The Gates of Hell

As Rodin entered his 40s in the fallowing decade, he was able to further establish his distinct artistic style with an acclaimed, but sometimes controversial list of works, eschewing academic formality for a vital suppleness of form.

In 1880, Rodin began working on ‘’The Gates of Hell’’ an intricate monument partly inspired by Dante’s Divine Comedy and Charles Boudelaire’d Les Fleurs du Mal.

Rodin laboured on this project for over twenty years.

It is believed that Rodin chose to draw on Dante’s Inferno for the subject matter. The monument consisted of various sculpted figures, including the iconic ‘Thinker’(1880), ‘The Three Shades’(1886), ‘The Old Courtesan’(1887), and the posthumously discovered ‘Man with Serpent’(1887).
 
The Thinker is the most famous example.

Deriving from a figure at the top of the sculpture who gazes with melancholy over the hellish scenes bellow him, he represents Dante the author of the Divine Comedy; the figure also represents modern, secular man, strong in mind and body, but lonely and doubtful in the position he has created for himself as master of his own universe.

The Gates of Hell was a deliberate attempt to rival Lorenzo Ghiberti’s famous bronze doors for the Baptistery of Florence Cathedral, the Gates of Paradise (1425-52), the competition for which is often said to have initiated the Renaissance.

Rodin initially planned to split the composition into a series of panels, just as Ghiberti had done, but after looking at images of Michelangelo’s Last Judgment (1534-41), he opted for a more fluid arrangement of figures.

Although Rodin wished to exhibit the completed ‘Gates’ by the end of the decade, the project proved to be more time-consuming than originally anticipated and remained uncompleted.

The Kiss

The years during which Rodin worked on The Gates of Hell coincided with his relationship with Camille Claudel, a young sculptor who joined his studio as an assistant in 1884.

It proved a stormy romance beset by numerous quarrels, but it persisted until Camille’s madness brought it to a finish in 1898. During the years of passion, Rodin made several erotic sculptures of loving couples.
 
The most sensuous of these groups was the Kiss (1884).

The critics gave the sculpture the title, but Rodin originally called it Paolo and Francesca, after the story in Dante’s Divine Comedy about a young noblewoman who falls in love with her husband’s brother.
 
In the story, the couple is killed by the jealous husband, but Rodin focused instead in their loving embrace.

This erotic sculpture was made during the early years of Rodin’s relationship with Madame Claudel.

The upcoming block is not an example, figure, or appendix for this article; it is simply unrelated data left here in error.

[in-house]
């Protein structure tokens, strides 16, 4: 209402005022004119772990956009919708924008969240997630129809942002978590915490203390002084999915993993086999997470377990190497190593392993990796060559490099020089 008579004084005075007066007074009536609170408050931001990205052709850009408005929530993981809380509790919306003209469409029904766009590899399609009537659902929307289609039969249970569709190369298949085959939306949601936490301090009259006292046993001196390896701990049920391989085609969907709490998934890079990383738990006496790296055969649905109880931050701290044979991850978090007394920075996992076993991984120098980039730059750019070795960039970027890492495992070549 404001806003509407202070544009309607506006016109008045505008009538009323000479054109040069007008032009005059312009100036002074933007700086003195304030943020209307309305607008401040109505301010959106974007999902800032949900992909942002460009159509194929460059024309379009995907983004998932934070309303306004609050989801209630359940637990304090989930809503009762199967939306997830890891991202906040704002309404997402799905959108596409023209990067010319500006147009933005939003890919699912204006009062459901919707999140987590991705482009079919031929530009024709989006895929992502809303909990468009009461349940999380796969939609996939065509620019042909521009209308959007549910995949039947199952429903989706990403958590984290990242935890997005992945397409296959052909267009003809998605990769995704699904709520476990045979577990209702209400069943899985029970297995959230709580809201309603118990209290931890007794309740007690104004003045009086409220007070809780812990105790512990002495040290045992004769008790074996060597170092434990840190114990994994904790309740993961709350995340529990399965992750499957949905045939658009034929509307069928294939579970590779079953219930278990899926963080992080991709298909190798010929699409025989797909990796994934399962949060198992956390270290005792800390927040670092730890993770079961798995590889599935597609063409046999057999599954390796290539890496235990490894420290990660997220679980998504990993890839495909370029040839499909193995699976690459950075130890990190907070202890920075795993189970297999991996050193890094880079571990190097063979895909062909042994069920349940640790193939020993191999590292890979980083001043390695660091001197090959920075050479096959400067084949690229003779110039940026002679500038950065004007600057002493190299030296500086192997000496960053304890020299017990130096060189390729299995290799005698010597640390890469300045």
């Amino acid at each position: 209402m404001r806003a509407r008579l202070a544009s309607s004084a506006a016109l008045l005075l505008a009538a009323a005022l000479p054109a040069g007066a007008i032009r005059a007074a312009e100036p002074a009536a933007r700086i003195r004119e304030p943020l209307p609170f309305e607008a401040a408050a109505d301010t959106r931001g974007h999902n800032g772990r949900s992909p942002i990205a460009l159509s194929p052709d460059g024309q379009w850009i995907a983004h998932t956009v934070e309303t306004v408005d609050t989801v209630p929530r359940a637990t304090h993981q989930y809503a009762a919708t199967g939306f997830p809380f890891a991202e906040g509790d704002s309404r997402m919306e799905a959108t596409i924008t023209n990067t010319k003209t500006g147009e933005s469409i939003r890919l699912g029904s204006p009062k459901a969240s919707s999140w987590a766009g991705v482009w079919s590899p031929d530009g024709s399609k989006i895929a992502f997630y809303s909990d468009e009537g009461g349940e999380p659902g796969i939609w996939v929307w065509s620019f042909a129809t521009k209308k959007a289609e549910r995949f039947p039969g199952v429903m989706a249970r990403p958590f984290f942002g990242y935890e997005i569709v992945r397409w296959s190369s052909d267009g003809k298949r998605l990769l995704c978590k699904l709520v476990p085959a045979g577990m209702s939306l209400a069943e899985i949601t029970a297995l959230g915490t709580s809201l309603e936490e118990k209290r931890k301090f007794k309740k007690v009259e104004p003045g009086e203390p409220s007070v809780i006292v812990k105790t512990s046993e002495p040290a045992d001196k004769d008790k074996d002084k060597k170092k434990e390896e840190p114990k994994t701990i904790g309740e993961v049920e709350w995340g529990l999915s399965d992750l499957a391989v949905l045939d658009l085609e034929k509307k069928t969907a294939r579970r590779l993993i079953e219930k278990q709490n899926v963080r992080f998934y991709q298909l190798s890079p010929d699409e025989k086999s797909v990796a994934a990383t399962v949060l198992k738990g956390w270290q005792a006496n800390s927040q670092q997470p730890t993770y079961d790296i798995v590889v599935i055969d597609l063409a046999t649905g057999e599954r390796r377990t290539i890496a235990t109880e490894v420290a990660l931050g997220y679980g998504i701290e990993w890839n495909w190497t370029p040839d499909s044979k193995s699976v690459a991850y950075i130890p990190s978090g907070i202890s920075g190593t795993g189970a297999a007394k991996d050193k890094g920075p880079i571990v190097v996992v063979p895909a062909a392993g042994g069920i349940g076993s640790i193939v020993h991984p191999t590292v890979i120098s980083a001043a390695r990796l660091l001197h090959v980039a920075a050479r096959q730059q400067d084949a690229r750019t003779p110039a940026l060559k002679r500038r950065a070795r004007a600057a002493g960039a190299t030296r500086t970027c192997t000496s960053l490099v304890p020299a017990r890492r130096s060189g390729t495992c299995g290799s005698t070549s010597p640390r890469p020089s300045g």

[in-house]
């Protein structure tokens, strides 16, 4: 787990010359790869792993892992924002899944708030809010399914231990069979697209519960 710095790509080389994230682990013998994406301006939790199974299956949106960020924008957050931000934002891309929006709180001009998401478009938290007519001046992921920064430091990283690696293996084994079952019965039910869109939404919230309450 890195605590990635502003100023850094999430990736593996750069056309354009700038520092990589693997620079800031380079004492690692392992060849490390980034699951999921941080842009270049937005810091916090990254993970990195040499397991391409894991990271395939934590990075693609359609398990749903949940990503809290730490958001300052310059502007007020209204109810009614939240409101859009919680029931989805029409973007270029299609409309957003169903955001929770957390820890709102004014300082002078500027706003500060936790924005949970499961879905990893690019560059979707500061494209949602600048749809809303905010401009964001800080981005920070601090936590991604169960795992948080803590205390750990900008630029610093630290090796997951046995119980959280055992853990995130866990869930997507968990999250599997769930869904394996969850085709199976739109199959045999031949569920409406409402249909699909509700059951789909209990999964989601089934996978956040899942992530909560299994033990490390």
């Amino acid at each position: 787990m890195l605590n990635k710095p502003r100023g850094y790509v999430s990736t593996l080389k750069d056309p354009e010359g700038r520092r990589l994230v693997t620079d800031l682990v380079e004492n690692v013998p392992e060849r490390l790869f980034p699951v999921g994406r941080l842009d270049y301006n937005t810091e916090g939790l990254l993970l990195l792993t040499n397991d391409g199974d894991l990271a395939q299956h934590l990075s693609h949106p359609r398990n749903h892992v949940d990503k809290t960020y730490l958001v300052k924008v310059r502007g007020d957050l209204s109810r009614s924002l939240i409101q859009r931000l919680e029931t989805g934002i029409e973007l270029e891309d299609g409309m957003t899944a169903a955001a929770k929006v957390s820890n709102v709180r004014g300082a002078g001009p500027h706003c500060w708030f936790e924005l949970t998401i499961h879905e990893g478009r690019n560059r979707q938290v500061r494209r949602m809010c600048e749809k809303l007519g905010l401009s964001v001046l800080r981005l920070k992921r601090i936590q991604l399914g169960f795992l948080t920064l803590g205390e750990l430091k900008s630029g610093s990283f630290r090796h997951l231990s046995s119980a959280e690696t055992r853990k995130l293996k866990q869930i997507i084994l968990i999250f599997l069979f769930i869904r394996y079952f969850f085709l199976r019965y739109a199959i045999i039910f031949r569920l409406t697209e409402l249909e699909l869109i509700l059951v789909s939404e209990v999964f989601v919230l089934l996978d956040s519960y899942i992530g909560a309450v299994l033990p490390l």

The Burghers of Calais

By 1899 Rodin had a large studio with several assistants. His work continued to elicit scandal and trouble. ‘The Burghers of Calais’’ a piece from 1889, is a public monument made of bronze portraying a moment during the Hundred Years’ War between France and England in 1347.

The piece includes six human statues, and depicts a war account during which six French citizens from Calais were ordered by monarch Edward III of England to abandon their home and surrender themselves—barefoot and bareheaded, wearing ropes around their necks and holding the keys to the town and the caste in their hands— to the king who was to order their execution thereafter.

‘The Burgers of Calais’ is a portrayal of the moment that the citizens exited the town; the group was later spared death due to the request of Queen Philippa.

The piece was nearly refused for its depiction of the city’s heroes as dejected victims. The figures are arranged all on one level, rejecting the pyramid composition typical of figure groups at the time.

The men look downtrodden, but determined. They are dressed in rags, and their hands and feet are expressively enlarged.

However, their awkward appearance did not suggest the heroic dimension that the town had envisioned, and the sculpture was accepted with some hesitation and compromise.

Monument to Balzac

Similarly, in 1881, Rodin was commissioned by the Society of Man of Letters to create a memorial for the poet Honore Balzac. Instead of taking 18 months to complete the work, Rodin became infatuated with the topic, and completed the commission in 7 years.

Rodin spent years reading Balzac’s poems, finding pictures of him and models who bore a resemblance to the heavy-set man.